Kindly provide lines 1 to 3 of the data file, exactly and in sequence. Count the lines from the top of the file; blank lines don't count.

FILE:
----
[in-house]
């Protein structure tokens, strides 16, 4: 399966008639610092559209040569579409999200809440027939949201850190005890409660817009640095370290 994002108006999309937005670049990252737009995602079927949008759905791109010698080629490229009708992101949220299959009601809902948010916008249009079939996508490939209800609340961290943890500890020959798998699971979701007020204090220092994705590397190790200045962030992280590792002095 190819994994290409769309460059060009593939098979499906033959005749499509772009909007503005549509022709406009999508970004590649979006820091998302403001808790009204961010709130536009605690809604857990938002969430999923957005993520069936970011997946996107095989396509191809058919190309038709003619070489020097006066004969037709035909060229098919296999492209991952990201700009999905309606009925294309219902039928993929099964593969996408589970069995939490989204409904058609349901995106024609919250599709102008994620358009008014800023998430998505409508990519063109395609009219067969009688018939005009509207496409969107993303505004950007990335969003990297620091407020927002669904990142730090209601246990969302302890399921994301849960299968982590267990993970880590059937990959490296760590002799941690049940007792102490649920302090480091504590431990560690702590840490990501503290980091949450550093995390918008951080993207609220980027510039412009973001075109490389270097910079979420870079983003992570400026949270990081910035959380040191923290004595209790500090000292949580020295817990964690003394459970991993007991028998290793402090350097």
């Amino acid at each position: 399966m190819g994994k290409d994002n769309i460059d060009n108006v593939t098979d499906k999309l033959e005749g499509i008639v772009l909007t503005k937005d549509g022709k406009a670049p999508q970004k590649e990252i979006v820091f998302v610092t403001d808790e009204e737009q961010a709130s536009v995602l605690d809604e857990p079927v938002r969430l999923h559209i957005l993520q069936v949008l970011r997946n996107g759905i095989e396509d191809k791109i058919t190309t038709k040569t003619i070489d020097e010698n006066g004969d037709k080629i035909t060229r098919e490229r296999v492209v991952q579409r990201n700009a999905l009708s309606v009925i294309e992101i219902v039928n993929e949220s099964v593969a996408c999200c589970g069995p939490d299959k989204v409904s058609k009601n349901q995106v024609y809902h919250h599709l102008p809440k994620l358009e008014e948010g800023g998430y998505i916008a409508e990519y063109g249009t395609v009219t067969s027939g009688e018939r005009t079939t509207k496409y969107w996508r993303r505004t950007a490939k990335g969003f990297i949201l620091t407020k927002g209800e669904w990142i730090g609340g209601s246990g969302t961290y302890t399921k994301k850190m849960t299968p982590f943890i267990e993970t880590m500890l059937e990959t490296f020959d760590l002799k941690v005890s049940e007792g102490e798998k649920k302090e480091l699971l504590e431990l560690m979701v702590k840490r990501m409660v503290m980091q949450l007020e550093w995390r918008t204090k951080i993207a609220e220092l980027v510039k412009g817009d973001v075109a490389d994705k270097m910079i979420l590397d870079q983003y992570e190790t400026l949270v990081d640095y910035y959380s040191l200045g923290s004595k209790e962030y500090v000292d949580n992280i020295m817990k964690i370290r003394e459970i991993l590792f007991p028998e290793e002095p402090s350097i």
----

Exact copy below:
[in-house]
């Protein structure tokens, strides 16, 4: 399966008639610092559209040569579409999200809440027939949201850190005890409660817009640095370290 994002108006999309937005670049990252737009995602079927949008759905791109010698080629490229009708992101949220299959009601809902948010916008249009079939996508490939209800609340961290943890500890020959798998699971979701007020204090220092994705590397190790200045962030992280590792002095 190819994994290409769309460059060009593939098979499906033959005749499509772009909007503005549509022709406009999508970004590649979006820091998302403001808790009204961010709130536009605690809604857990938002969430999923957005993520069936970011997946996107095989396509191809058919190309038709003619070489020097006066004969037709035909060229098919296999492209991952990201700009999905309606009925294309219902039928993929099964593969996408589970069995939490989204409904058609349901995106024609919250599709102008994620358009008014800023998430998505409508990519063109395609009219067969009688018939005009509207496409969107993303505004950007990335969003990297620091407020927002669904990142730090209601246990969302302890399921994301849960299968982590267990993970880590059937990959490296760590002799941690049940007792102490649920302090480091504590431990560690702590840490990501503290980091949450550093995390918008951080993207609220980027510039412009973001075109490389270097910079979420870079983003992570400026949270990081910035959380040191923290004595209790500090000292949580020295817990964690003394459970991993007991028998290793402090350097």
């Amino acid at each position: 399966m190819g994994k290409d994002n769309i460059d060009n108006v593939t098979d499906k999309l033959e005749g499509i008639v772009l909007t503005k937005d549509g022709k406009a670049p999508q970004k590649e990252i979006v820091f998302v610092t403001d808790e009204e737009q961010a709130s536009v995602l605690d809604e857990p079927v938002r969430l999923h559209i957005l993520q069936v949008l970011r997946n996107g759905i095989e396509d191809k791109i058919t190309t038709k040569t003619i070489d020097e010698n006066g004969d037709k080629i035909t060229r098919e490229r296999v492209v991952q579409r990201n700009a999905l009708s309606v009925i294309e992101i219902v039928n993929e949220s099964v593969a996408c999200c589970g069995p939490d299959k989204v409904s058609k009601n349901q995106v024609y809902h919250h599709l102008p809440k994620l358009e008014e948010g800023g998430y998505i916008a409508e990519y063109g249009t395609v009219t067969s027939g009688e018939r005009t079939t509207k496409y969107w996508r993303r505004t950007a490939k990335g969003f990297i949201l620091t407020k927002g209800e669904w990142i730090g609340g209601s246990g969302t961290y302890t399921k994301k850190m849960t299968p982590f943890i267990e993970t880590m500890l059937e990959t490296f020959d760590l002799k941690v005890s049940e007792g102490e798998k649920k302090e480091l699971l504590e431990l560690m979701v702590k840490r990501m409660v503290m980091q949450l007020e550093w995390r918008t204090k951080i993207a609220e220092l980027v510039k412009g817009d973001v075109a490389d994705k270097m910079i979420l590397d870079q983003y992570e190790t400026l949270v990081d640095y910035y959380s040191l200045g923290s004595k209790e962030y500090v000292d949580n992280i020295m817990k964690i370290r003394e459970i991993l590792f007991p028998e290793e002095p402090s350097i």